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Let's Party
Almost every November since 1927, the Royal Automobile Club (RAC) has organised a rally of classic old cars. Find out more in this quiz.

Let's Party

Let's Party challenges you on British customs and festivals.

The English-speaking world is just as fond of partying and having a good time as anyone else. We have plenty of our own customs and habits on such occasions as Festivals. How much do you know about these? 'Let's party' and find out!

1.
Many parties have a 'theme' to them, particular to the occasion or just for its own sake (to make them more interesting, and give people who already know one another something new to talk about when they meet). If you are being invited to such a party, and may need time to find special clothes or 'properties' (characteristic objects, such as a witch's broomstick), the invitation should make this clear. What is the standard general phrase to tell you so?
Costume Party
Fancy Dress
Come as a Character (from ... [film / book / TV series, etc.])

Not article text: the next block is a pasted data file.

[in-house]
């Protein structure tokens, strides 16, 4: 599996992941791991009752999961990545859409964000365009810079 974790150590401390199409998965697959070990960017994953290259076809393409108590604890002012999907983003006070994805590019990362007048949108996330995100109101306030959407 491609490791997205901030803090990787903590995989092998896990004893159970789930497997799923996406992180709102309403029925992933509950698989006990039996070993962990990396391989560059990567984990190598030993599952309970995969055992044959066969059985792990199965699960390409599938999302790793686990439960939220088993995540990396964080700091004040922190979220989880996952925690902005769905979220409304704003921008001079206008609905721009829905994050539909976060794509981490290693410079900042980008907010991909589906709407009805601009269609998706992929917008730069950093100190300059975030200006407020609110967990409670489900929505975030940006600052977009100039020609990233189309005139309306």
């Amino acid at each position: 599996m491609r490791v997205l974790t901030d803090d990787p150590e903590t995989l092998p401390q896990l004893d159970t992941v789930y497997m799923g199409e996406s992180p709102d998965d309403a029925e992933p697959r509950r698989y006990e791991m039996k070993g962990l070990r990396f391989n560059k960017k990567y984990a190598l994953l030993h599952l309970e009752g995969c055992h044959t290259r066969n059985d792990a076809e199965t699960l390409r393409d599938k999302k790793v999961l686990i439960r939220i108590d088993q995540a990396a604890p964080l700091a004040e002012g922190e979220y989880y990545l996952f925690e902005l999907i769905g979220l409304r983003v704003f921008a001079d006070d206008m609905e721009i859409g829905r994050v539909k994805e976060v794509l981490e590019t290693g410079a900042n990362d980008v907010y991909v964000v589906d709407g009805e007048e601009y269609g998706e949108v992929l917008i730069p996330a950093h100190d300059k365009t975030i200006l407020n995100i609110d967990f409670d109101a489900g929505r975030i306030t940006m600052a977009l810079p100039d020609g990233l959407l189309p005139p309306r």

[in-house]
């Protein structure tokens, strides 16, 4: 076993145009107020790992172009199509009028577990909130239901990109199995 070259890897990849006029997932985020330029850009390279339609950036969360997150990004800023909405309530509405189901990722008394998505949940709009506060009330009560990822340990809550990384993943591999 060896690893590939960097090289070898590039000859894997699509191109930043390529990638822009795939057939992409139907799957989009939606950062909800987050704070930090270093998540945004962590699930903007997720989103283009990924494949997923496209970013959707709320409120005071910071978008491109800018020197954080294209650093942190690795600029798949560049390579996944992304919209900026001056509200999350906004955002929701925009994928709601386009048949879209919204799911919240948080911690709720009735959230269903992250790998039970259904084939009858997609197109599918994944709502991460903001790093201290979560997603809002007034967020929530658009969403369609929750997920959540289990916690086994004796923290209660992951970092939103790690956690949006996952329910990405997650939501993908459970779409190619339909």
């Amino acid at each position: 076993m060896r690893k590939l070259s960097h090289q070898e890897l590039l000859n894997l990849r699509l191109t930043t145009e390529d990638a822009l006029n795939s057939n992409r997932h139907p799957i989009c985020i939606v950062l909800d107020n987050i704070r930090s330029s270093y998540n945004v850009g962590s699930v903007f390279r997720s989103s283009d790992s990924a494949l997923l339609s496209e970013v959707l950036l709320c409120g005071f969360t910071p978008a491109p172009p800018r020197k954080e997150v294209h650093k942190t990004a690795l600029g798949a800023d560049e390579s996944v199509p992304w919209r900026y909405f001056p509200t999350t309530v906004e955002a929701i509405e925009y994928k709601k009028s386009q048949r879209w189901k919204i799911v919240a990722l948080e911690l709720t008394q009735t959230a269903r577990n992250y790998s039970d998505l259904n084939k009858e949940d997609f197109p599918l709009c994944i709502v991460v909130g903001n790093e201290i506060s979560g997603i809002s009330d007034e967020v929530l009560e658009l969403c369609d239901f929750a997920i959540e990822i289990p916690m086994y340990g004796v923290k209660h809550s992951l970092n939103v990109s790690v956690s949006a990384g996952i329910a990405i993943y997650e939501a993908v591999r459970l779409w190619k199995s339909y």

Masqued Ball
'Fancy Dress' is the general term for extravagant / occasional / 'character' / otherwise non-usual clothing.
2.
Which vegetable is usually cooked to be eaten with the family turkey at Christmas, even though large numbers of people say they hate eating them?
Red cabbage
Brussels sprouts
Leeks
Swede
Yes; this is a strange British tradition, at least.
3.
The song that is sung by everyone (who's awake!) to mark the turn of the New Year is called :
'Happy Birthday'
'Auld Lang Syne'
'Clementine'
'Joy to the World'
These are the original first three words of the Scots song, but it exists in versions in many other languages (e.g. the French: 'Ce n'est qu'un au-revoir ...').